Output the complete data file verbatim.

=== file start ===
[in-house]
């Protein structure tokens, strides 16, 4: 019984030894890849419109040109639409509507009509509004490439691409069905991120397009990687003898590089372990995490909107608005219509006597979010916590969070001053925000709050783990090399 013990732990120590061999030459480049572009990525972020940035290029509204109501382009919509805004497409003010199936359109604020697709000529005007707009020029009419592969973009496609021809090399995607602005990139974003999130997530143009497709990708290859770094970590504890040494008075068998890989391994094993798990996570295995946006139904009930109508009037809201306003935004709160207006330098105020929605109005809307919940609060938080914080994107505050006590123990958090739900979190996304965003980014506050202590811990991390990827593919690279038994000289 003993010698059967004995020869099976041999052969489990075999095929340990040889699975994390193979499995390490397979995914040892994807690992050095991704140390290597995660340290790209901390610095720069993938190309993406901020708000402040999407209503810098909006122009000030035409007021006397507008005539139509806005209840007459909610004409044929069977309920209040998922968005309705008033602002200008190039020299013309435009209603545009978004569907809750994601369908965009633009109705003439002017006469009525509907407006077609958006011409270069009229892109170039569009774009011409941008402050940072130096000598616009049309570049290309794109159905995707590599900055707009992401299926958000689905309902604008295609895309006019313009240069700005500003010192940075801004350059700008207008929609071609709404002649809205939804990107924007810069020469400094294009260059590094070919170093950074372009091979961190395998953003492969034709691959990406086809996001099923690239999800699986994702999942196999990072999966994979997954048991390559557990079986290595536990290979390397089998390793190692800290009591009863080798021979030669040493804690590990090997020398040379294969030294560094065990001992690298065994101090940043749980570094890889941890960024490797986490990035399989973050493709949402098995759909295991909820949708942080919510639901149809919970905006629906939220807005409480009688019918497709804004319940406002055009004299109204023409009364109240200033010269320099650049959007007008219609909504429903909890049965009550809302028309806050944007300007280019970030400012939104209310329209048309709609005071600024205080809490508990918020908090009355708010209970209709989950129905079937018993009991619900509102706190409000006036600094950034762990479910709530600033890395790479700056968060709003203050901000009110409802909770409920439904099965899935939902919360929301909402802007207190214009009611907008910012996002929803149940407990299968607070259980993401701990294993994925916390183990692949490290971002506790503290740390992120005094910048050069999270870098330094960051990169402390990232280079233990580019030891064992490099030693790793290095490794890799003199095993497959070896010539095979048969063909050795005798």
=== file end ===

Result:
[in-house]
């Protein structure tokens, strides 16, 4: 019984030894890849419109040109639409509507009509509004490439691409069905991120397009990687003898590089372990995490909107608005219509006597979010916590969070001053925000709050783990090399 013990732990120590061999030459480049572009990525972020940035290029509204109501382009919509805004497409003010199936359109604020697709000529005007707009020029009419592969973009496609021809090399995607602005990139974003999130997530143009497709990708290859770094970590504890040494008075068998890989391994094993798990996570295995946006139904009930109508009037809201306003935004709160207006330098105020929605109005809307919940609060938080914080994107505050006590123990958090739900979190996304965003980014506050202590811990991390990827593919690279038994000289 003993010698059967004995020869099976041999052969489990075999095929340990040889699975994390193979499995390490397979995914040892994807690992050095991704140390290597995660340290790209901390610095720069993938190309993406901020708000402040999407209503810098909006122009000030035409007021006397507008005539139509806005209840007459909610004409044929069977309920209040998922968005309705008033602002200008190039020299013309435009209603545009978004569907809750994601369908965009633009109705003439002017006469009525509907407006077609958006011409270069009229892109170039569009774009011409941008402050940072130096000598616009049309570049290309794109159905995707590599900055707009992401299926958000689905309902604008295609895309006019313009240069700005500003010192940075801004350059700008207008929609071609709404002649809205939804990107924007810069020469400094294009260059590094070919170093950074372009091979961190395998953003492969034709691959990406086809996001099923690239999800699986994702999942196999990072999966994979997954048991390559557990079986290595536990290979390397089998390793190692800290009591009863080798021979030669040493804690590990090997020398040379294969030294560094065990001992690298065994101090940043749980570094890889941890960024490797986490990035399989973050493709949402098995759909295991909820949708942080919510639901149809919970905006629906939220807005409480009688019918497709804004319940406002055009004299109204023409009364109240200033010269320099650049959007007008219609909504429903909890049965009550809302028309806050944007300007280019970030400012939104209310329209048309709609005071600024205080809490508990918020908090009355708010209970209709989950129905079937018993009991619900509102706190409000006036600094950034762990479910709530600033890395790479700056968060709003203050901000009110409802909770409920439904099965899935939902919360929301909402802007207190214009009611907008910012996002929803149940407990299968607070259980993401701990294993994925916390183990692949490290971002506790503290740390992120005094910048050069999270870098330094960051990169402390990232280079233990580019030891064992490099030693790793290095490794890799003199095993497959070896010539095979048969063909050795005798």